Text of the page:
Supreme Court of Canada Seeks Rule on Independence of Military Judges – National

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The Supreme Court should decide whether Canada’s military judges are truly independent.

The motion, filed on behalf of several military personnel whose criminal proceedings are on hold, marks the latest – and possibly final – twist in a landmark legal battle that dates back to 2018, when Canada’s chief military judge himself was indicted.

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While the fraud case against Col. Mario Dutil finally closed last year, it sparked a series of events that included a stalemate between the remaining judges in the military and then-chief of defense, General Jonathan Vance.

These included the four military judges ruling – since suspension – that they were not independent because Vance issued an order that placed responsibility for their discipline on another senior officer.

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While that position was dismissed by the Military Court of Appeals in June, the military’s chief defense attorney argued in his appeal to the Supreme Court to hear the matter that the military’s court of appeals erred on several counts.

Cmdr. Mark Letourneau, director of defense services, accused the appeals court of basing its decision on a 30-year-old Supreme Court decision which he believed to have all but ignored the changes in the system and the military over the decades.


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He also argued that the results of the recent review of the military justice system by retired Supreme Court Justice Morris Fish, whose first recommendation was to appoint civilian judges to oversee the courts-martial and address concerns about the independence of the judiciary, were being ignored.

Defense Minister Harjit Sajjan’s office previously said the government had “in principle” accepted all of Fish’s 107 recommendations.

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But the call to civilize military judges is not one of the 36 it has pledged to implement immediately, though Fish has reported that senior military commanders supported such a move.

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The Office of the Director of the Military Prosecutor is due to file a response to Letourneau’s request with the Supreme Court.

The Supreme Court does not have to deal with the matter and can simply dismiss the appeal for no reason.

But when Letourneau calls on them to hear the case, Letourneau argues that the legitimacy of the entire system is facing a “crisis,” as evidenced by sexual misconduct allegations against several senior officers, the current situation having the confidence of Canadian troops and the public undermines.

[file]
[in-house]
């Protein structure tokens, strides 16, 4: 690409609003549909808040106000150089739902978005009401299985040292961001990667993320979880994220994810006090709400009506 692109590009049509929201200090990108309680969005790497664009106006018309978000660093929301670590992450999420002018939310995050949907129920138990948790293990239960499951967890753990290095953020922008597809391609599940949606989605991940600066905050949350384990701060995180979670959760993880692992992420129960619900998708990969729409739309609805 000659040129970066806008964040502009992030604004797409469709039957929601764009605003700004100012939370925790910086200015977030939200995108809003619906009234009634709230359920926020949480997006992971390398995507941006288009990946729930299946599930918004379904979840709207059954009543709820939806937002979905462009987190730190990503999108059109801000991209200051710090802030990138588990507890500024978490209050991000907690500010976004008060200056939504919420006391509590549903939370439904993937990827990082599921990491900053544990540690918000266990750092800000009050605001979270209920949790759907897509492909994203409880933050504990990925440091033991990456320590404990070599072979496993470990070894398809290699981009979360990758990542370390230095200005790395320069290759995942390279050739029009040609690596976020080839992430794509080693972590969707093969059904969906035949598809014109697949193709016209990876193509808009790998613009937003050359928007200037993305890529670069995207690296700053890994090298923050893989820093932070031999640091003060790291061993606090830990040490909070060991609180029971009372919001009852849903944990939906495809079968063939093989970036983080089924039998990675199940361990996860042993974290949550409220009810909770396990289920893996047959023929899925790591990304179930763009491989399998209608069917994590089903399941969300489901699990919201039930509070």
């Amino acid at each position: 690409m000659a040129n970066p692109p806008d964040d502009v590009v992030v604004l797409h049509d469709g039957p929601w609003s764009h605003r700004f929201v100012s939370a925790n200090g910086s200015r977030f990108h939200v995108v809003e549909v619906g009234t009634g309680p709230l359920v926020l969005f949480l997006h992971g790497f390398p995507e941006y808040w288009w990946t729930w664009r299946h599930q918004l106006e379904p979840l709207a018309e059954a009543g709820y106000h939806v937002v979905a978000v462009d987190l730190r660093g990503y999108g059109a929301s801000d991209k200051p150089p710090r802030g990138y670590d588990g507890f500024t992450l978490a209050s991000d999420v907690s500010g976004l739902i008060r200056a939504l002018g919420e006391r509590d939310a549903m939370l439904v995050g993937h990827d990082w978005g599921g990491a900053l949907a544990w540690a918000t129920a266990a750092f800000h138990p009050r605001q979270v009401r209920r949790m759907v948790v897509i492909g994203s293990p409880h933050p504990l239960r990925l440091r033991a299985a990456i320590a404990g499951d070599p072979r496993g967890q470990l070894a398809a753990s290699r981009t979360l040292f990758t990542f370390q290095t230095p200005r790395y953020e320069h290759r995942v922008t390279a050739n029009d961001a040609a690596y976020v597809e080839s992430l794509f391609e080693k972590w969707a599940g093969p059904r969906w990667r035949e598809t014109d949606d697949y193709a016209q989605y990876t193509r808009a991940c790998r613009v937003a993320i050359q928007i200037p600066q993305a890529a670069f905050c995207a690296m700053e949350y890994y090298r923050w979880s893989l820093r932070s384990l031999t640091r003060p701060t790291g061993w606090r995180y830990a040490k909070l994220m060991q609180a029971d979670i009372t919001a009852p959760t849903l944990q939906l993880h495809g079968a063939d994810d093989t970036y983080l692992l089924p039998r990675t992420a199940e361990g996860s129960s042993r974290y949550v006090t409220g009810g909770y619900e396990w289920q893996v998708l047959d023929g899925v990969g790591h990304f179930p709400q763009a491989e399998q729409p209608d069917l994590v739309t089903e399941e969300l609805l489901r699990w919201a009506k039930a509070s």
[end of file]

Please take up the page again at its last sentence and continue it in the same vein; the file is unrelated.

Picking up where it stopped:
“Today more than ever, military judges seem at the mercy of the disciplinary powers of the chain of command, while the officers at the top seem to be exempt,” says Letourneau in his submission, which was written in French.

“On the one hand, the Chief Military Judge has been the subject of discontinued military prosecution, while top CAF officials have been the subject of allegations of serious sexual misconduct, which were publicly detailed by the complainants without initiating a military sentence.”

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Letourneau’s admission to appeal to the Supreme Court is the latest test of Canada’s military justice system, which has faced several largely unsuccessful challenges for its constitutionality.

Dutil’s case was also viewed as a major test before it broke up in March 2020 after his deputy, Lt.-Col. Louis-Vincent d’Auteuil withdrew and refused to appoint another military judge to take over as two of them had conflicts of interest and the third was not bilingual enough.

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The chief military judge tacitly retired nine days later, and the Liberal government has not yet nominated a replacement.

Retired Supreme Court Justice Louise Arbor is conducting her own review on how to stop sexual misconduct in the military, which will include a review of the court martial system.

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After Global News reported allegations of inappropriate behavior by Vance on February 2, the Military Police opened an investigation. On July 15, the military police charged him with obstruction of justice being handled by civilian authorities. This case was postponed until next month.

– With files from Global News

© 2021 The Canadian Press

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